|Book title||Determiner||New determiner|
|You and Me: Our Place||our||You and Me: The Place|
|My Place||my||The Place|
|Diary of a Wombat||a||Diary of Our Wombat|
|Edward the Emu||the||Edward My Emu|
|Our Australian Girl series||our||An Australian Girl series|
|A Year on our Farm||a, our||The Year on A Farm|
|My Country||my||A Country|
|Our Home, Our Heartbeat||our||A Home, A Heartbeat|
|The Little Refugee||the||My Little Refugee|
|Sebastian Lives in a Hat||a||Sebastian Lives in Our Hat|
Return to Our Little Inventor. Discuss any new insights students may have gained about the story based on the wording of this title.
Pose the question:
Who is using the word ‘our’ and who does ‘our’ refer to? Is it the city people, Nell’s family, the people in charge, or all of them?
Pose ‘I wonder’ questions to enable critical thinking:
- I wonder when the people of the Big City would have begun to use the term ‘our’?
- I wonder if they would they have given Nell this title if her invention had not worked?
- I wonder what role Mrs Li played in coining this title?
Nell was very confident that she had found a solution to the Big City’s pollution problem. Not everyone she encountered in the story believed in her. In this lesson students will connect with Nell by exploring times in their lives when they weren’t believed in or listened to.
To help students connect with Nell’s experiences and feelings, support them through a drama activity called thought tracking.
Choose five scenes that encapsulate Nell’s journey up until her rejection by the people in charge. These could include:
- Finishing her invention
- Looking at the Big City and seeing how bad the situation is
- Arriving at the council chambers
- Attempting to give her presentation
- Being rejected and leaving the council chambers
Students will devise a freeze frame that represents the main action in each scenario. Once they have created their freeze frame, tap the student who is playing Nell on the shoulder and ask them how they are feeling and what they are thinking. Transition through all five scenarios so students can experience the flow of emotions.
Discuss how Nell might have felt about her invention and the possibility of helping the people in the Big City, compared to the feeling of being ignored and sent away. Invite students to think of a time when they were excited about something, but they were ignored or their ideas were dismissed. Ask:
- How did it make you feel?
- What did you do about it?
In groups, have students create a freeze frame about one of these experiences. Once complete, tap the creator of the scene on the shoulder and ask what they are feeling and thinking. Then allow students to reset the scenario to show what its creator would have liked to have happened instead. Ask again what they are feeling and thinking, and ask them to explain what made the difference.
Examine the role that Ms Li plays in Our Little Inventor. Revisit pp. 20–21, where Nell leaves the council chambers and Mrs Li writes her a letter. Pose the questions:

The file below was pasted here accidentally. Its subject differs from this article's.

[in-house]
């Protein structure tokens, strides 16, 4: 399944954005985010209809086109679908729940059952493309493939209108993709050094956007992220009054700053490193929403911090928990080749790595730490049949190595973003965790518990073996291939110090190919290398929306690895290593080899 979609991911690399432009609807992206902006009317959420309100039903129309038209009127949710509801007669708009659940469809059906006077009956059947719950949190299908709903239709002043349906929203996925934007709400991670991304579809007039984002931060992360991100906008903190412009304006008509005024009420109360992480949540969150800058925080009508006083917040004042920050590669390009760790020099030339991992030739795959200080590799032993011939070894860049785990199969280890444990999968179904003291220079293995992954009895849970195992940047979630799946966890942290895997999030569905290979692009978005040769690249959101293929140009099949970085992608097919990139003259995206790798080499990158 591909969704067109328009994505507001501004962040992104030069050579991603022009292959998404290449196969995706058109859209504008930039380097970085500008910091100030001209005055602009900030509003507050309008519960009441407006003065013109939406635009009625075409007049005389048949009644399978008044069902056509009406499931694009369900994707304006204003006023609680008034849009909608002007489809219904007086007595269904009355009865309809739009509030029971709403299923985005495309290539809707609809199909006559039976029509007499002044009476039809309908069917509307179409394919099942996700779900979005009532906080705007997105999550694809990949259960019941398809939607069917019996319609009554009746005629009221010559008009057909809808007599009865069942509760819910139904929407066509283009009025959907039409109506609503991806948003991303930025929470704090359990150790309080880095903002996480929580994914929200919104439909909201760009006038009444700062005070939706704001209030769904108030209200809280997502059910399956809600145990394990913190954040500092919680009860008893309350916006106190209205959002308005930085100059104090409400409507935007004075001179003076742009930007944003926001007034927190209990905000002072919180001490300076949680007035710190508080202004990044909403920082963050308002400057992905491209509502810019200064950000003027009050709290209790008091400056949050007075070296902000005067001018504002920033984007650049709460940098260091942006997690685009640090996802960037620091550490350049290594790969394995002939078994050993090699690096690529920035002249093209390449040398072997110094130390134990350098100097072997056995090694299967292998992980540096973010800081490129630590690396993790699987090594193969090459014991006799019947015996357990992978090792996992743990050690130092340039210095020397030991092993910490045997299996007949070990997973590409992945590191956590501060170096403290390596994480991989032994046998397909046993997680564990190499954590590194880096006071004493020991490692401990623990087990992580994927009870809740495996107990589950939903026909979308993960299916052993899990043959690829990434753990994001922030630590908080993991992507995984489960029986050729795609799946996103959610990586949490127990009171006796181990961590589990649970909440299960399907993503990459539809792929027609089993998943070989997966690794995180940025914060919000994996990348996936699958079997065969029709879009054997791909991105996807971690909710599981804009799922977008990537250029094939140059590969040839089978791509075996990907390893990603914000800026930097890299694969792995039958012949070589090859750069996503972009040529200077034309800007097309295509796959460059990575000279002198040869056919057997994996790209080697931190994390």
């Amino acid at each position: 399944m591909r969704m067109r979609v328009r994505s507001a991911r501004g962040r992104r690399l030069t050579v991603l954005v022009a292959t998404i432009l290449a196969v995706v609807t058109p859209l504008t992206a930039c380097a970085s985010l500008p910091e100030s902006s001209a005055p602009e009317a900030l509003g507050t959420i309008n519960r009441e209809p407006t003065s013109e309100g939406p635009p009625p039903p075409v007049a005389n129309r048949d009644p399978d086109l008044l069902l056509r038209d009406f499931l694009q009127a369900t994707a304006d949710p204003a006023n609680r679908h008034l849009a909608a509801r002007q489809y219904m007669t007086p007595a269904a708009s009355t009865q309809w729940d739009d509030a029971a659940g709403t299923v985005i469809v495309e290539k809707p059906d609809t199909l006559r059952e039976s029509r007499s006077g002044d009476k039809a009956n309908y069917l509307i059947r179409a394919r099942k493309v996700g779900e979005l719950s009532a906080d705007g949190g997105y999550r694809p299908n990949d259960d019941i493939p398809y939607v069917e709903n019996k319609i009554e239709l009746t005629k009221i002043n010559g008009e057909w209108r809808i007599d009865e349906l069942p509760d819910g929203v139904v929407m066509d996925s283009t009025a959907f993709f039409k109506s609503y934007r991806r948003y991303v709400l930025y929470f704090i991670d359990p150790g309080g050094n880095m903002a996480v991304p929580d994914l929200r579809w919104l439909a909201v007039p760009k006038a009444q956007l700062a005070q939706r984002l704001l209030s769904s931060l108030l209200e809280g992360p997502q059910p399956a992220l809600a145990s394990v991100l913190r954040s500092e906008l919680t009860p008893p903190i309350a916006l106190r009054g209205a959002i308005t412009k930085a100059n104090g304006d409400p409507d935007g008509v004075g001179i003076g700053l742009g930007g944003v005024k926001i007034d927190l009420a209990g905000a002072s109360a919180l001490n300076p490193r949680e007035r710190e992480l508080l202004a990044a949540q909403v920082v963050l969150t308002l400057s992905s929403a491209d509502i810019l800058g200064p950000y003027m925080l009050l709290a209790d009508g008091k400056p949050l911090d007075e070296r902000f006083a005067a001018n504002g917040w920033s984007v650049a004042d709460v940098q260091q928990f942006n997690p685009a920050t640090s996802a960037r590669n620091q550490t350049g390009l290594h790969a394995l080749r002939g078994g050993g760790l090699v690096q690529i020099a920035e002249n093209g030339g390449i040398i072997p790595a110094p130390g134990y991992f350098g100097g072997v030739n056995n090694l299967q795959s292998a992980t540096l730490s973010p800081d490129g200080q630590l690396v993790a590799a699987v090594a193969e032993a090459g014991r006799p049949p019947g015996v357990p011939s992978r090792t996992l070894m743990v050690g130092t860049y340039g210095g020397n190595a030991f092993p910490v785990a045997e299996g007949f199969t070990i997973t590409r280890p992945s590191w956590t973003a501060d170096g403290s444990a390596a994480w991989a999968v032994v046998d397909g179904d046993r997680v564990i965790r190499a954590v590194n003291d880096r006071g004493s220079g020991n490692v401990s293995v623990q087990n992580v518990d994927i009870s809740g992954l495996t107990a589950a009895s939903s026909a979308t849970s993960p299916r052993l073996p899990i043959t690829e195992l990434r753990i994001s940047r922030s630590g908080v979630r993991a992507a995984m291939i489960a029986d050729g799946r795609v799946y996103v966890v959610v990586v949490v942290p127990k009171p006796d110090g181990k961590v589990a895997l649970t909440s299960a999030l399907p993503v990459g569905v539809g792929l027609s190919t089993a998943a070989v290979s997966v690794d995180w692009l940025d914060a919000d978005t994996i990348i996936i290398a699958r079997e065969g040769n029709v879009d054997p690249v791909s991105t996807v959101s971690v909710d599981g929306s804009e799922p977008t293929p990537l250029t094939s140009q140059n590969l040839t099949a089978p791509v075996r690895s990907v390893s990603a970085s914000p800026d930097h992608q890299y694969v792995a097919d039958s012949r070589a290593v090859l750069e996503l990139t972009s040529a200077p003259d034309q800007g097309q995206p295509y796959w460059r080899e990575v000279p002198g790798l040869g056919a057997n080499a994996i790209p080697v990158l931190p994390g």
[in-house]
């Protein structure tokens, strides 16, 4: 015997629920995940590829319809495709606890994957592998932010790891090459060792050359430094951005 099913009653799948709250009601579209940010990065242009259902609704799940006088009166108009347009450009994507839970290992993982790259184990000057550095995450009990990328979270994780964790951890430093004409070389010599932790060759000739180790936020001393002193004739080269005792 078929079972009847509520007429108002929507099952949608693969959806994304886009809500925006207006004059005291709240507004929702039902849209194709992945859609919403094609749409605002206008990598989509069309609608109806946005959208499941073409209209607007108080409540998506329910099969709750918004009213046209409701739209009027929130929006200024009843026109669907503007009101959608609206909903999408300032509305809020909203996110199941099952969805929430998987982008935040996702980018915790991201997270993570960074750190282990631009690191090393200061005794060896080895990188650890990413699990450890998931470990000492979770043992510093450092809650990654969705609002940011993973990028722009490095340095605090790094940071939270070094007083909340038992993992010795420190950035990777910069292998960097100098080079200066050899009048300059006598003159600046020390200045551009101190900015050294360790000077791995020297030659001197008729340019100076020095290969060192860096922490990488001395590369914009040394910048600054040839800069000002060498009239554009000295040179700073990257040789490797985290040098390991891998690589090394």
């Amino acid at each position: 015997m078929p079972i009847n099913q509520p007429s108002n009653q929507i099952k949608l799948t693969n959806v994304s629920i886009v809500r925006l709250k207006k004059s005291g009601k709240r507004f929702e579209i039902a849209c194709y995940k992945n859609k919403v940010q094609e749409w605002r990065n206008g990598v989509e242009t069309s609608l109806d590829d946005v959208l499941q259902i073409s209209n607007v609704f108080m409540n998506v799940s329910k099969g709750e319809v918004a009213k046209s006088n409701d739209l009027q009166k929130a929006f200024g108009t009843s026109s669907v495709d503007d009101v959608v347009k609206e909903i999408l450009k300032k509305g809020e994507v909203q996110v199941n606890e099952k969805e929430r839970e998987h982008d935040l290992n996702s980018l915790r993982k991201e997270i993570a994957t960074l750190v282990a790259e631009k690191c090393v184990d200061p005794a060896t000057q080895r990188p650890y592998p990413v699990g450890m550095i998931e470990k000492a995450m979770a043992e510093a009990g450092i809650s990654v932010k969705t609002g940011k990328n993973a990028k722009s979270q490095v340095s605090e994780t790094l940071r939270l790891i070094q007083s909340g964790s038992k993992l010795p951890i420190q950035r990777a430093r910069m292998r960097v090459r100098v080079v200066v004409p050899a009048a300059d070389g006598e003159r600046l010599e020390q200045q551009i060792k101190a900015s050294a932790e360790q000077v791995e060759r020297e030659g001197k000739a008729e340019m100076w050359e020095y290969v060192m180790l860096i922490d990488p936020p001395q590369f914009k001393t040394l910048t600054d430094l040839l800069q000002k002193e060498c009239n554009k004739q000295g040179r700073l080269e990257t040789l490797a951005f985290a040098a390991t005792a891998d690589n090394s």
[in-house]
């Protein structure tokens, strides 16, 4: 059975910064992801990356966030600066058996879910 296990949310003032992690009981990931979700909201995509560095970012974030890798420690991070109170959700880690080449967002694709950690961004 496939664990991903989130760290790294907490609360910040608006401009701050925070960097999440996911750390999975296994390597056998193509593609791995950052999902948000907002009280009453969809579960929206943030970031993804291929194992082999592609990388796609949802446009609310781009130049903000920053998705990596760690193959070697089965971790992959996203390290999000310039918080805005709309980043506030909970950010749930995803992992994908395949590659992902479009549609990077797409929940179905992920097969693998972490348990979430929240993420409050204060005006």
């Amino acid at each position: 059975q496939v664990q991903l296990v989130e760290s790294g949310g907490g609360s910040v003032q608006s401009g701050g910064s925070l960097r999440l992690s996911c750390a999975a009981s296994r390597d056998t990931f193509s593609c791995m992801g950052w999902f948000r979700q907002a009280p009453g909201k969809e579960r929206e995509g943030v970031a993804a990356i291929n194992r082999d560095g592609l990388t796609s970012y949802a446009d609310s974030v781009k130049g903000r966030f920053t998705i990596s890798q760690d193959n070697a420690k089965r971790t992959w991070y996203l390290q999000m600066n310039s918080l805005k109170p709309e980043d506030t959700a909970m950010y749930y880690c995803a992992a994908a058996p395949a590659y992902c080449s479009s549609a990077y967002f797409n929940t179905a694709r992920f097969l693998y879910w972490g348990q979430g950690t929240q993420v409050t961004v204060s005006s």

- Who else in the story believes in Nell?
- How do you know?
Also identify the characters who didn’t believe in Nell.
Draw up the following table:
|Character||What they said||Words they used to describe Nell||Their actions||What the pictures showed||Were they supportive?
Y / N
|Did their support change?
Y / N
|Mrs Lilith Livingston Li||
|The people / man in charge||
As a class, investigate the behaviour of Nell’s brother and complete his row in the table. Note that his support for Nell changes between the beginning and end of the book. Repeat this process with one other character, then have students investigate the remaining characters in small groups. Once they have completed the table, they will share their responses with the rest of the class.
Conclude by writing statements about each character’s level of support, justifying these statements with evidence from the text. For example, Nell’s uncle was supportive because he helped Nell take her invention to the Big City.
Help students make the connection to self by asking:
- Who in your network believes in you?
- How do they show this?
- What impact does it have on how you feel?
Pose and discuss the following question:
Can children make a difference in the world?
Introduce Greta Thunberg and listen to her speech at the UN Climate Change COP24 Conference.
Introduce the concepts of ethos, pathos and logos, and discuss the feelings and emotion that a speech can stir. Illustrate this by rewatching Greta’s speech and identifying any emotions that it brings up.
Discuss any concerns and actions that Nell shares with Greta. Construct a Venn diagram with Nell on one side and Greta on the other. Highlight the connections between the two.
View the Time magazine cover that named Greta its Person of the Year for 2019. Have students create a similar cover for Nell. This may involve using a picture from the book that best highlights her qualities and achievements, along with phrases or words that describe her.
Revisit the question of children making a difference in the world. What new thoughts do students have, and what real life examples can they draw on in their discussions?
Exploring plot, character, setting and theme
How an author creates a character
Share the following statement from Sher Rill Ng, the author-illustrator of Our Little Inventor: